Feed Me, Seymour

Well hello. It’s been a minute.

I’ve had a couple of doctors appointments which I guess I should tell you about, since I tell you everything. (Just about. More than I ever thought I’d tell someone. Never did I ever think I’d be telling absolute strangers about my poop. Welcome to this!) I had MRIs done to make sure there weren’t obvious physical deformities causing the problem and there weren’t – the MRI came up normal, except I apparently have a growth on my adrenal gland? because of course I do. We’ll check on that in six months to make sure it hasn’t grown. What’s one more medical problem to keep tabs on? Add it to the pile! I mean, even if it IS cancer, the fuck are we going to do about it except have a race to see which one kills me first? Winner literally takes all.

ANYway. We started down the road of gastroenterology to figure out what was going on there, and that whole appointment was a complete farce. It started out as a disaster before we even got there -literally everything went wrong in getting me out of the house and to the appointment to begin with. The first ice of the season needed to be scraped off my windshield, and I don’t have an ice scraper in the van yet (hooray for hotel card keys!), we missed a turn, there was an accident on the road causing a delay, and then we wound up going to the wrong place altogether, which was totally my fault for assuming I knew where it was. There is a huge Providence Hospital which contains many professional medical offices inside, and that’s where my urologist was, so that’s where we went. It turns out on that very same street there is a little business park next door, which is where I should have gone. It was ridiculously close but just too far to walk in the literal freezing cold. So we had to go back across to the parking structure, load me into the van, strap my chair down, drive half a block, park, unstrap, unload, get inside. I arrived 11 minutes late for my appointment and was told that exactly 10 minutes is the cut off and I would need to reschedule. She wasn’t even allowed to ask for an exception, she cheerfully told me. I had tried to call them to tell them I was running late, but wound up in a phone tree to press one for physical address, two for the fax number, and if this is an actual emergency etc. etc. and no way to speak to a human being at all. So, irritated, I conceded defeat and made an appointment for later that afternoon with a different doctor and apologized a lot to J for making him wake up at 6AM the day after Christmas for nothing and now he had to miss even MORE work because of me.

At that rescheduled appointment, the doctor was 25 minutes late coming in (because when doctors are late it’s fine), hadn’t even looked at the MRI which had been done, and so he wound up leaving the room to go do that while we waited some more. The doctor came back, confirmed that everything looked normal there and there seems to be no physical reason for my issue. He suggested a load of tests for bacterial infections, and a host of other possible issues in my guts. Also he told me to cut out caffeine and artificial sweeteners for week and see how that went. All of this can cause loose stools, he explained, so we’ll start with the basics and go from there.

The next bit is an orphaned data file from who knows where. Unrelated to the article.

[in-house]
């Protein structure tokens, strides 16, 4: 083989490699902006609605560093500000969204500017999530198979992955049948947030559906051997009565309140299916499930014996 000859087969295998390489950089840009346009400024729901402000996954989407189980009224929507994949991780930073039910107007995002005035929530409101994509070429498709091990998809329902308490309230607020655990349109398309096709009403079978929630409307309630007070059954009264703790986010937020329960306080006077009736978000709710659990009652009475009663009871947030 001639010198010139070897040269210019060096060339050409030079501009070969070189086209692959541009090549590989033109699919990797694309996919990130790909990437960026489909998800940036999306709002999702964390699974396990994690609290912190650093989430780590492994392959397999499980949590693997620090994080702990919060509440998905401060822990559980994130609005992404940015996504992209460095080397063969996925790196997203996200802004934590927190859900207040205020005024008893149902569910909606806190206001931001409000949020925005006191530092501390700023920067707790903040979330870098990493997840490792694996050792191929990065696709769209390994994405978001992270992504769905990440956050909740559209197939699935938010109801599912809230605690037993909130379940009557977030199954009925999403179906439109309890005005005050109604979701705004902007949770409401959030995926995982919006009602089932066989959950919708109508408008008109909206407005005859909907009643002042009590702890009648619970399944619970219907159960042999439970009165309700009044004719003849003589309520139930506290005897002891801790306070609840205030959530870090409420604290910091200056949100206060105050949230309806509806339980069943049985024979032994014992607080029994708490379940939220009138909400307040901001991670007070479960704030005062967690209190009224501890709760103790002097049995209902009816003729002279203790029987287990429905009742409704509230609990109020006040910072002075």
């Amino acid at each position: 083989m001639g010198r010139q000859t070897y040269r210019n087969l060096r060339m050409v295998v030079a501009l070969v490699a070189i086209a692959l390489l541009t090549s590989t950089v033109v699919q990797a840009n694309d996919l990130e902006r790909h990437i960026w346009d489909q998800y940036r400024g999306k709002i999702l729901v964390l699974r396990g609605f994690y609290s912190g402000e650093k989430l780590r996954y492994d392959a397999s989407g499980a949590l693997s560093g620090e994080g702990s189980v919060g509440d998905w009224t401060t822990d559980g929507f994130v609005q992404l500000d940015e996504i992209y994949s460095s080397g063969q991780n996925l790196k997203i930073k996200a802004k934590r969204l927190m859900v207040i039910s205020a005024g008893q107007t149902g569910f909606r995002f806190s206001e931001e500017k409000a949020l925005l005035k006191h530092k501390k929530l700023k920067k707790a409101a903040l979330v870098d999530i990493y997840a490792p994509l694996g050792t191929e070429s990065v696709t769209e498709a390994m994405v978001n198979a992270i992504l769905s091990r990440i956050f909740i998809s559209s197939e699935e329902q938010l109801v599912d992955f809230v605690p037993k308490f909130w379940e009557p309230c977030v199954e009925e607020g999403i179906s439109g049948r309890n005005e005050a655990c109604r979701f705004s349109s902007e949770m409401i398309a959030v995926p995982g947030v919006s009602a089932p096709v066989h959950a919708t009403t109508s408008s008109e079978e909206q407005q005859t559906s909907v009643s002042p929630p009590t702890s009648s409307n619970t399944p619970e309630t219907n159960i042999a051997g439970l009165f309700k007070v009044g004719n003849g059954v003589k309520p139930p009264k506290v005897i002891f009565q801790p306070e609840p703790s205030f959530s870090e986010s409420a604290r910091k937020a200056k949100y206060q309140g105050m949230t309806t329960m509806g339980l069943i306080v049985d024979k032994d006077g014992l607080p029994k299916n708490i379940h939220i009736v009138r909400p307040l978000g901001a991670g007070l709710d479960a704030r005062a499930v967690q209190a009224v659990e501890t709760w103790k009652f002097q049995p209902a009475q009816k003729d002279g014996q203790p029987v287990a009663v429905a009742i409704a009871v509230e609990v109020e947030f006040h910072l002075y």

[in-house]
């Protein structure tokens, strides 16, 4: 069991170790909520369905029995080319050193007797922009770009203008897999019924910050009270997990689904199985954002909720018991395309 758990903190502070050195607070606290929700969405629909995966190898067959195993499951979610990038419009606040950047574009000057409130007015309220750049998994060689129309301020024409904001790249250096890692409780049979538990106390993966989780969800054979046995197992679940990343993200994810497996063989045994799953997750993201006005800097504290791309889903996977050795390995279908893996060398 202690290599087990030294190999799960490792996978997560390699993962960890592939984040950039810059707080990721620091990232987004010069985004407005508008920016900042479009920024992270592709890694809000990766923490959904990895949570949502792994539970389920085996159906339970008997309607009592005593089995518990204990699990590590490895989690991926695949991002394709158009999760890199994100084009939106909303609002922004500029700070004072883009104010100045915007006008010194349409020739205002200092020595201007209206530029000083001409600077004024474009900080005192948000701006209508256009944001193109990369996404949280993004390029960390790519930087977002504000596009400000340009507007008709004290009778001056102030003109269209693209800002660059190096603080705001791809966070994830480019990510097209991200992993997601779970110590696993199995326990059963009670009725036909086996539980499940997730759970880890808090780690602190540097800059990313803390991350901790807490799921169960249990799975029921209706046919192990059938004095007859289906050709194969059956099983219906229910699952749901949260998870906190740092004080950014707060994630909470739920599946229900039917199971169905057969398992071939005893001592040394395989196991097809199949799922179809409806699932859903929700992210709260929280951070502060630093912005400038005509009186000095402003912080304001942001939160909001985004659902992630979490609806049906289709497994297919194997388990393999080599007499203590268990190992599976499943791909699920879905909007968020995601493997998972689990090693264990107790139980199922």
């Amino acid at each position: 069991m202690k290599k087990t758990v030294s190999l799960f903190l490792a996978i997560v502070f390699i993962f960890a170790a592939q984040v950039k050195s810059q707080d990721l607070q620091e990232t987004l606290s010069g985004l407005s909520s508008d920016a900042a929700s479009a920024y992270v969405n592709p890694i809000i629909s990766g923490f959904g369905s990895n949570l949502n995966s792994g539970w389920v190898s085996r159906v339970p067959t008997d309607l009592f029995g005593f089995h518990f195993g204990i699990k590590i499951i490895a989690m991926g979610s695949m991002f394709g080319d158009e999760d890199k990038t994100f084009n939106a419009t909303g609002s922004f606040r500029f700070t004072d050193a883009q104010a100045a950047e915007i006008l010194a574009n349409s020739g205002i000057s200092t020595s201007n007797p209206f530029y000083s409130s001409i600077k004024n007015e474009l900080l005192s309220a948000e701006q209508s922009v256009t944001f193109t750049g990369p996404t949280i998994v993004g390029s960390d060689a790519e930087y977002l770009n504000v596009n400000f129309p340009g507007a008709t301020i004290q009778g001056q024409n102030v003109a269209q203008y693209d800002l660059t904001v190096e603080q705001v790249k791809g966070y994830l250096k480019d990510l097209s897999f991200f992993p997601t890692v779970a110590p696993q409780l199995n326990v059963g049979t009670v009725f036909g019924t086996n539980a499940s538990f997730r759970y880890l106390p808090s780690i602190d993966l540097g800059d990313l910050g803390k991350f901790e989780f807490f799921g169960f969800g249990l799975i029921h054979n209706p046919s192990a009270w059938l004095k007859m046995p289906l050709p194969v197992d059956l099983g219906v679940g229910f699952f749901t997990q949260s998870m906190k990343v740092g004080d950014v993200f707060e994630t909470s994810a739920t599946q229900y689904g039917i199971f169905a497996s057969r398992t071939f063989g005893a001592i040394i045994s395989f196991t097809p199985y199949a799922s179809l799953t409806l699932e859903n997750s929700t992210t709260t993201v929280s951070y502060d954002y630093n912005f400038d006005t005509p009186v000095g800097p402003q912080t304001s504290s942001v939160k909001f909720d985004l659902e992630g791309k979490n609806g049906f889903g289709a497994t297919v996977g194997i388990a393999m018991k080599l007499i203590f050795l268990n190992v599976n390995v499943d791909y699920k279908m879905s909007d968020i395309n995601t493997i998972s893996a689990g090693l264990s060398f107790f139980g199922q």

All of which has absolutely nothing to do with the main problem.

In the meantime, collect a stool sample with hands that don’t work! Poop in this thing and then stand up and grab it from under you without spilling everything – you can do that right? Here’s four tightly capped containers – threemwith liquid to spill everywhere! – and tiny little spatulas to collect the sample. And gloves that you can’t put on because, again, your hands don’t work. Easy peasy!

I am legitimately afraid of the prep work that will be required when he decides I need a colonoscopy. I quite literally do not know how I’ll pull that off.

I’m sensing echoes of my treatment course with the urologist, where we try a whole bunch of stupid things that aren’t going to make a lick of difference, but at least we can be said to have tried something. And then we’ll get tothe invasive as hell tests and conclude that welp, there’s weak muscles there and that’s probably the problem. BECAUSE I HAVE A NEURODEGENERATIVE DISEASE. Because of course actually listening to me in the first place and taking into account I have a disease that’s killing all of my muscles is just crazy talk. My urologist outright stated I had no strength in my pelvic floor and then still wanted me to try Kegel exercises. YES LET’S EXERCISE MUSCLES THAT DON’T EXIST SURELY THAT WILL SOLVE EVERYTHING. My gastro apparently is focusing on the loose stool part of the equation as if somehow that’s magically going to help me retain poop. I guess the problem WILL go away once they get me constipated enough, and we’ll just ignore that that comes with its own problems. And as with my urologist, I am 100% certain that the ultimate solution is going to be surgical, it’s just a matter of waiting for the specialist to arrive at that conclusion.

So there.

This last Thursday was my follow-up with Dr. Goslin. I reported in everything that I just told you about, and she agreed that the ultimate solution will probably be surgical. And in the worst segue ever, like, “oh, speaking of surgery… ” she asked if I had given any more thought about a feeding tube.

I hadn’t come prepared to have that conversation. I repeated what I had told the pulmonologist, that I knew I was going to get one eventually, but I hadn’t really thought of it happening yet. She repeated his point about the breathing being the accelerator of the timeline; it’s not that I can’t eat on my own, it’s that my breathing is declining and is making the surgery more dangerous. She said that she really liked to strongly consider it once breathing hits 50%, and I’ve been hovering around 48% for a little while. It’s a bit different from the 40 to 20% that the pulmonologist told me. Whereas he had told me somewhere between six months and two years, she made it sound like, “so what are you doing on Wednesday?”